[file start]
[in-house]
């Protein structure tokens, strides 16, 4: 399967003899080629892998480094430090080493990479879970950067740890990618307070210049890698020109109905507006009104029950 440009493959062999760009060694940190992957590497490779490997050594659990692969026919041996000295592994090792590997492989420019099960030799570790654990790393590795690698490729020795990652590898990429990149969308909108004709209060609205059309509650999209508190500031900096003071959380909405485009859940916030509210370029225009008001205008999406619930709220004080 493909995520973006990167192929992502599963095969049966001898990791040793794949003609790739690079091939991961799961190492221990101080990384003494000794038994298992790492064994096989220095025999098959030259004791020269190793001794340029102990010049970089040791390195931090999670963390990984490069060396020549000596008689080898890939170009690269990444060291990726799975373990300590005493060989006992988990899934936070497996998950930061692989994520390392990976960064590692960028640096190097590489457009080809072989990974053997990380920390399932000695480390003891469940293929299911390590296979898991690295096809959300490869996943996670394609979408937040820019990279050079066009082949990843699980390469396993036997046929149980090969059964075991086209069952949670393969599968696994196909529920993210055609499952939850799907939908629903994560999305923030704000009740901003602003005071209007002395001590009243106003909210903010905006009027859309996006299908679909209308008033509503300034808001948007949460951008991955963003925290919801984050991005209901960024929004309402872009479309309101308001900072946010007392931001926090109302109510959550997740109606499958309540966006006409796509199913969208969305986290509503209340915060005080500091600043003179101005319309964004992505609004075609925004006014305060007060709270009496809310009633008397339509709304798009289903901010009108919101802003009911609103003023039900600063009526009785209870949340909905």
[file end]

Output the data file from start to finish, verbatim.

[in-house]
């Protein structure tokens, strides 16, 4: 399967003899080629892998480094430090080493990479879970950067740890990618307070210049890698020109109905507006009104029950 440009493959062999760009060694940190992957590497490779490997050594659990692969026919041996000295592994090792590997492989420019099960030799570790654990790393590795690698490729020795990652590898990429990149969308909108004709209060609205059309509650999209508190500031900096003071959380909405485009859940916030509210370029225009008001205008999406619930709220004080 493909995520973006990167192929992502599963095969049966001898990791040793794949003609790739690079091939991961799961190492221990101080990384003494000794038994298992790492064994096989220095025999098959030259004791020269190793001794340029102990010049970089040791390195931090999670963390990984490069060396020549000596008689080898890939170009690269990444060291990726799975373990300590005493060989006992988990899934936070497996998950930061692989994520390392990976960064590692960028640096190097590489457009080809072989990974053997990380920390399932000695480390003891469940293929299911390590296979898991690295096809959300490869996943996670394609979408937040820019990279050079066009082949990843699980390469396993036997046929149980090969059964075991086209069952949670393969599968696994196909529920993210055609499952939850799907939908629903994560999305923030704000009740901003602003005071209007002395001590009243106003909210903010905006009027859309996006299908679909209308008033509503300034808001948007949460951008991955963003925290919801984050991005209901960024929004309402872009479309309101308001900072946010007392931001926090109302109510959550997740109606499958309540966006006409796509199913969208969305986290509503209340915060005080500091600043003179101005319309964004992505609004075609925004006014305060007060709270009496809310009633008397339509709304798009289903901010009108919101802003009911609103003023039900600063009526009785209870949340909905």